The moon tore free from the young Earth more than four billion years ago. Since then, it took countless impacts from meteors and asteroids that left various marks on its surface. And unlike our planet, the natural satellite doesn't have running water or weather to wear away the multitude of craters.
But the damage caused by the cosmic impacts goes way below the craters and pits that dot the lunar surface. A team led by researchers from Brown University found that some of the cracks got as deep as 12 miles (20 km) into the rock.
Decades of study amassed plenty of data on the craters and other surface features of the moon. But until recently, the mega regolith – the upper region of the crust – remained mysterious.
This area absorbed the brunt of the damage from various collisions with asteroids, comets, and meteoroids. The researchers ran computer simulations of these cosmic impacts to find out how they affected the mega regolith. (Related: Asteroids impacting Mars may explain where all the water came from.)
The Brown researchers reported that a single impact might break apart the lunar crust into blocks that measured three feet (one meter) wide. The energy also cracked the surface, and the resulting fractures ran for hundreds of miles.
Based on their findings, individual impacts may have accounted for most of the fractures in the mega regolith. A constant bombardment of high-speed space rocks might have thoroughly broken up the crust of the moon during its early years.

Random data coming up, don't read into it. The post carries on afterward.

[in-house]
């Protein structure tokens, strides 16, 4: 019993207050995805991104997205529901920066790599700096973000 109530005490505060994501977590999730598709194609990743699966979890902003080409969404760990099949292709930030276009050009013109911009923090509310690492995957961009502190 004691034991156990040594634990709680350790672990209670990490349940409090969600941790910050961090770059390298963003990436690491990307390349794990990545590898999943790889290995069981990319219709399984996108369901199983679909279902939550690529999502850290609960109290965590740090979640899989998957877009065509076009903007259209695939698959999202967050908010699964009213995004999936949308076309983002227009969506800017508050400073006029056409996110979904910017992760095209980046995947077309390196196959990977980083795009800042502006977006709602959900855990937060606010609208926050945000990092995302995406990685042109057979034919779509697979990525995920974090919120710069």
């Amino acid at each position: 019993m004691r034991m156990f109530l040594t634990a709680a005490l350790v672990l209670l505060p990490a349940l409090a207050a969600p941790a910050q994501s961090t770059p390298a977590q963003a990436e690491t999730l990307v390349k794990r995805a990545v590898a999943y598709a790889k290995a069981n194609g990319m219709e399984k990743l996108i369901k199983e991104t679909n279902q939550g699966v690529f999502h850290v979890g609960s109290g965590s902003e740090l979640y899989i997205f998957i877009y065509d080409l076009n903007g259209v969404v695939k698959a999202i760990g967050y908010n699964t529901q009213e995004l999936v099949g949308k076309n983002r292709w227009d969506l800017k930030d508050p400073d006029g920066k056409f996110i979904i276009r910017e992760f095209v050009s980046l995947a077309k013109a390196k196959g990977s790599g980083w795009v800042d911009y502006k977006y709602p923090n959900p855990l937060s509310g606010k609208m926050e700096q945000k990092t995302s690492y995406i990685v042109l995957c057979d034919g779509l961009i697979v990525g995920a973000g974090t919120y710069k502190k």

Their study helped explain the puzzling data acquired by NASA's Gravity Recovery and Interior Laboratory (GRAIL) space mission. The space agency dispatched a pair of spacecraft to the moon to map out lunar gravity. However, the GRAIL space probes revealed that the crust displayed far less density than expected.
Brown researcher Sean Wiggins served as the lead author of the new study. A doctoral candidate, he and his teammates came up with the theory that ancient impacts fractured the surface of the moon.
The deep and numerous fractures increased the porosity of the lunar crust. In turn, this led to a lower density compared to more solid rock.
Wiggins' simulations showed that an impact from an asteroid spanning 0.6 miles (1 km) in width might inflict cracks that dove a dozen miles into the mega regolith. Increasing the diameter to six miles (10 km) produced similarly deep fractures that also spread laterally as far as 186 miles (300 km).
“There's quite a lot of damage outside of the main crater area,” Wiggins explained. “Material is still very broken up, farther away than we would have predicted.”
As time passed, the webs of cracks expanded and linked up, resulting in the current fragmented crust.
The researchers also simulated the result of such asteroid impacts on Earth. They learned that the gravity of the target affected the number and severity of the fractures in its crust.
The higher the gravity of a world, the less damage it took. Since the moon has lower gravity than Earth, the surface cracks reached much deeper into its crust in comparison.
Wiggins hopes that his team's findings might help other researchers figure out how the mega regolith conveys heat, which is vital to the formation of moons and planets.
“It definitely opens doors for further investigation into lots of different processes — not just on the moon, but on other bodies as well, like Mars or Earth,” Wiggins said.